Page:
# An operator has closed range if and only if the image of some closed subspace of finite codimension is closed.

Let $B$ be a Banach space, $H,K$ be closed subspaces and let $K$ be finite dimensional.

Suppose $B = H\oplus K$ and $T:B\to B$ is a bounded linear operator.

How do I show that $T(B)$ is closed $\iff$ $T(H)$ is closed ?

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The internal sum of a closed subspace and a finite-dimensional subspace is closed, so if $T(H)$ is closed then $T(B) = T(H) + T(K)$ is closed. (See the solution to exercise 41 here or the comments below for a proof).
For the other direction, we can assume that $T$ is injective, otherwise we consider the factorization of $T$ over $B/\ker T = (H / (H \cap \ker T)) \oplus (K / (K \cap \ker T))$ (noting that $T$ and its factorization have the same image).
Suppose that $T(B)$ is closed. Then $T(H)$ is a subspace of $T(B)$ of finite codimension, so it has an algebraic complement $Z$, so $T(B) = T(H) \oplus Z$ as vector spaces. Since $Z$ is finite-dimensional, $Z$ is closed, so the linear operator $S \colon H \oplus Z \to T(B)$ defined by $S(h,z) = T(h) + z$ is a continuous linear bijection between Banach spaces, hence it is a homeomorphism by the open mapping theorem. Since $H$ is closed in $H \oplus Z$, we have that $T(H) = S(H,0)$ is closed in $T(B)$.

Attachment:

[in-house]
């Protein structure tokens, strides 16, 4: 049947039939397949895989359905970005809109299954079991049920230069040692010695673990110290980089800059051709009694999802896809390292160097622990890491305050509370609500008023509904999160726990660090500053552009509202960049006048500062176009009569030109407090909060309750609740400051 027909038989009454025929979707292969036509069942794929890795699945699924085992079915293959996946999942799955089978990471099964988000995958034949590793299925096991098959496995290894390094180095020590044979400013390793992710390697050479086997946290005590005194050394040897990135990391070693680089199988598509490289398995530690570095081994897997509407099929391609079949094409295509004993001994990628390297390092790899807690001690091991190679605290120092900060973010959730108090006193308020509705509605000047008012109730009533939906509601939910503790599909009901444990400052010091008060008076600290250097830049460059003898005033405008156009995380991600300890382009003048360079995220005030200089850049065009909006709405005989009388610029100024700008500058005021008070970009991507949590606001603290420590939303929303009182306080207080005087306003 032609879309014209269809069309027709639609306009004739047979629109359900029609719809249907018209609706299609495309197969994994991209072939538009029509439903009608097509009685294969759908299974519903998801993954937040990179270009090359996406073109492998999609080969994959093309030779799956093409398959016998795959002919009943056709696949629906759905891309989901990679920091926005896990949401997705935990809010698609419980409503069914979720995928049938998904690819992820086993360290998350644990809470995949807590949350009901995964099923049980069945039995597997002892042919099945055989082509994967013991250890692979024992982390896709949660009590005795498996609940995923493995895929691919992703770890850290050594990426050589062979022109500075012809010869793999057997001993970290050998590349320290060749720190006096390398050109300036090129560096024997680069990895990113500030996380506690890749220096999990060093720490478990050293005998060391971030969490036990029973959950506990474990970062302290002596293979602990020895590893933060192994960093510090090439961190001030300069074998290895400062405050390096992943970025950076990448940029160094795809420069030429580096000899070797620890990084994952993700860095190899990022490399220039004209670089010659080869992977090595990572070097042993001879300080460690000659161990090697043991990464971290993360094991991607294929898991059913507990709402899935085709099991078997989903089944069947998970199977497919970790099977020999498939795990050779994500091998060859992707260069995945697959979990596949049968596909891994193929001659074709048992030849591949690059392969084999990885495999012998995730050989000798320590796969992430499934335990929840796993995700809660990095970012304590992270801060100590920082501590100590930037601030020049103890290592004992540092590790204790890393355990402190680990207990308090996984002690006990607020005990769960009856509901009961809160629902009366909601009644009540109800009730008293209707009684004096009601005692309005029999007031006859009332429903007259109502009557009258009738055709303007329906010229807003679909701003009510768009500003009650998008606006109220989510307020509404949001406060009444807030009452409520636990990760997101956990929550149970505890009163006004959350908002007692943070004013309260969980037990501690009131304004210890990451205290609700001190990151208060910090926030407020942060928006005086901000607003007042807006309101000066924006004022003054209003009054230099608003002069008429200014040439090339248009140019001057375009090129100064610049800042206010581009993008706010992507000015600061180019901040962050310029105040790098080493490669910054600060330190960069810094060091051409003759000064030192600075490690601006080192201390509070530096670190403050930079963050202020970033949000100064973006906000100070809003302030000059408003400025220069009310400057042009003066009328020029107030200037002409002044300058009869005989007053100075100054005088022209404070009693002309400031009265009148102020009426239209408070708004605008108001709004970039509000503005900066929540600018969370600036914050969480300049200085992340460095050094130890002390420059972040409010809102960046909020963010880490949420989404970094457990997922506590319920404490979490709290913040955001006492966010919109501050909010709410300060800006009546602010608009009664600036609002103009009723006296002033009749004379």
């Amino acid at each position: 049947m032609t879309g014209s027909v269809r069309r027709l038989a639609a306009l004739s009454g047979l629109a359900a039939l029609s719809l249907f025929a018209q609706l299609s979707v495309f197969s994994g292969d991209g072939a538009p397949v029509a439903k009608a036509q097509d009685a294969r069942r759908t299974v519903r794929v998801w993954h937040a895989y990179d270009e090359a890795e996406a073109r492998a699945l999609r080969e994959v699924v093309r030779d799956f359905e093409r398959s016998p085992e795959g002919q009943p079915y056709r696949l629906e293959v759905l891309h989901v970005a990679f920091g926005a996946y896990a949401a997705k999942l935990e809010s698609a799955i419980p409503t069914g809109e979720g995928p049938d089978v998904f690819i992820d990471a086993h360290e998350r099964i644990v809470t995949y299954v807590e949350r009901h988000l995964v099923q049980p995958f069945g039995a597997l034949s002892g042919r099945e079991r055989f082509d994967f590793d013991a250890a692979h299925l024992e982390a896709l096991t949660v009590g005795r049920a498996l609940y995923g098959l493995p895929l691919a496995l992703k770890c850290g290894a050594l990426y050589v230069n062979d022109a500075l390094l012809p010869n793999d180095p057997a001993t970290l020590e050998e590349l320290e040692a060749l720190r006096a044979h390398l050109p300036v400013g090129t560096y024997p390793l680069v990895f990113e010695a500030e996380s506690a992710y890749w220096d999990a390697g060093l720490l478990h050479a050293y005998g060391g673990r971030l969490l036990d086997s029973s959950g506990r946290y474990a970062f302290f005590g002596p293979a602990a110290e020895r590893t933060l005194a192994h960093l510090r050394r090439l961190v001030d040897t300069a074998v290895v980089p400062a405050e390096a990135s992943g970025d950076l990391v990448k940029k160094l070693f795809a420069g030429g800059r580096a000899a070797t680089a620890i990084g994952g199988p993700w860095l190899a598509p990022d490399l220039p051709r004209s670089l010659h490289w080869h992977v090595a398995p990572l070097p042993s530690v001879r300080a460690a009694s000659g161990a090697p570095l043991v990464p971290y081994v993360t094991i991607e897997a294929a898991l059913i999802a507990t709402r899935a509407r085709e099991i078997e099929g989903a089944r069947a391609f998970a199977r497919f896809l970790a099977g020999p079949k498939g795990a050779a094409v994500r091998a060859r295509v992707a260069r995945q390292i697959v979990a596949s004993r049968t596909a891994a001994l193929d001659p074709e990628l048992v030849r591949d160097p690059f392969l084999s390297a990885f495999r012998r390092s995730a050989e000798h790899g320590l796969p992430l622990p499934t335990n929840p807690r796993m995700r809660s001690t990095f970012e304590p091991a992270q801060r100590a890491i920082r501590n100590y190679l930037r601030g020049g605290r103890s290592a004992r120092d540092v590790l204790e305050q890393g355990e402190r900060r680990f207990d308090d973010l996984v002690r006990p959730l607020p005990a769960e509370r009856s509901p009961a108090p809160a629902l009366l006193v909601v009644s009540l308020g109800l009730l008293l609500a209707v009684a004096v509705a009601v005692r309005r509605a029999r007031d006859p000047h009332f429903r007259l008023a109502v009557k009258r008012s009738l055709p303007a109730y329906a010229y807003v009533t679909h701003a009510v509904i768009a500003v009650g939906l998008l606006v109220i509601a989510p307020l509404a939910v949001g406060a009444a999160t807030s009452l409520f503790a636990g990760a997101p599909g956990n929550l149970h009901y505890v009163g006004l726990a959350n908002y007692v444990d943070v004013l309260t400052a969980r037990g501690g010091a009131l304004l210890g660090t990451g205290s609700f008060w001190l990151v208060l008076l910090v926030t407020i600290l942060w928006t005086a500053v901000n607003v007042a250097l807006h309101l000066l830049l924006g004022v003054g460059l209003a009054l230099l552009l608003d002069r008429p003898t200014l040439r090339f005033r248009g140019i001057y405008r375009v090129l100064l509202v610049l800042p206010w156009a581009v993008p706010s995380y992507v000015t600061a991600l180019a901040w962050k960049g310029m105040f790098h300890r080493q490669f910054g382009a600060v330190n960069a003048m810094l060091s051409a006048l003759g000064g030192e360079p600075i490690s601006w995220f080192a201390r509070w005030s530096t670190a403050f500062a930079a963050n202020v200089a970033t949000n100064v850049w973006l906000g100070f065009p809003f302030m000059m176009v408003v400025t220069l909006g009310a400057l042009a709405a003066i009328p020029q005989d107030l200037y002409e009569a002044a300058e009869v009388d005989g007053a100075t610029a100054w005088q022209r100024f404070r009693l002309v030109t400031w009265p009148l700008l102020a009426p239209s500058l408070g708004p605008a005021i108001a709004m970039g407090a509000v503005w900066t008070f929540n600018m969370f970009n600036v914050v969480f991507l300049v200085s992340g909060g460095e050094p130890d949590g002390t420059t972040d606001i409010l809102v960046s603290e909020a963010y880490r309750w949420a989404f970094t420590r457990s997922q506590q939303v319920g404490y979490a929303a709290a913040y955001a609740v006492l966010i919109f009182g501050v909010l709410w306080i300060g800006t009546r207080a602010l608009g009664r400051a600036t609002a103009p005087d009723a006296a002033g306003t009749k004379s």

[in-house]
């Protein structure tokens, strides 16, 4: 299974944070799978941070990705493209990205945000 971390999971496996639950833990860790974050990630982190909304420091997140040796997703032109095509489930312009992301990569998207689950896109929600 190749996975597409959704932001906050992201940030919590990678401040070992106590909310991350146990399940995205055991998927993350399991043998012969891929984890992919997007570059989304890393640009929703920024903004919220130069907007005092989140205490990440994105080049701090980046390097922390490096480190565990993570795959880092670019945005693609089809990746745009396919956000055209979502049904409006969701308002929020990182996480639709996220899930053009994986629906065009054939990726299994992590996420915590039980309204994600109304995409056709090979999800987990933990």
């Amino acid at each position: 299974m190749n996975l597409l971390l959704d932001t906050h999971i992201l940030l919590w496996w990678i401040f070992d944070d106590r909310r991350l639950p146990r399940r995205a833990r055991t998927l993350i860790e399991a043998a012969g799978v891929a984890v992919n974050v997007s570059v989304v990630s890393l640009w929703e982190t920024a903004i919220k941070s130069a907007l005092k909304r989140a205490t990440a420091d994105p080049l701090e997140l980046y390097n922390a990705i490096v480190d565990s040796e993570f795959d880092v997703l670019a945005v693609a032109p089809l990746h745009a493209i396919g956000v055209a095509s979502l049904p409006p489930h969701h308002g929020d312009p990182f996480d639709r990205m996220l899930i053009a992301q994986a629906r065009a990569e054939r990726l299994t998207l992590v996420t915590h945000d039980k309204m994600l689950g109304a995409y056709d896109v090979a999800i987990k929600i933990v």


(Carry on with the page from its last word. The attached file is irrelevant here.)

Let $C$ be a closed subspace and let $F$ be a finite-dimensional subspace. Consider the quotient map $\pi\colon X \to X/C$. Then $X/C$ is a normed space since $C$ is closed and the projection $\pi \colon X \to X/C$ is continuous. Since $\pi(F) \subset X/C$ is finite-dimensional, it is closed. It follows that $C + F = \pi^{-1}(\pi(F))$ is closed as a pre-image of a closed set under a continuous map. – Martin Jan 10 '13 at 6:43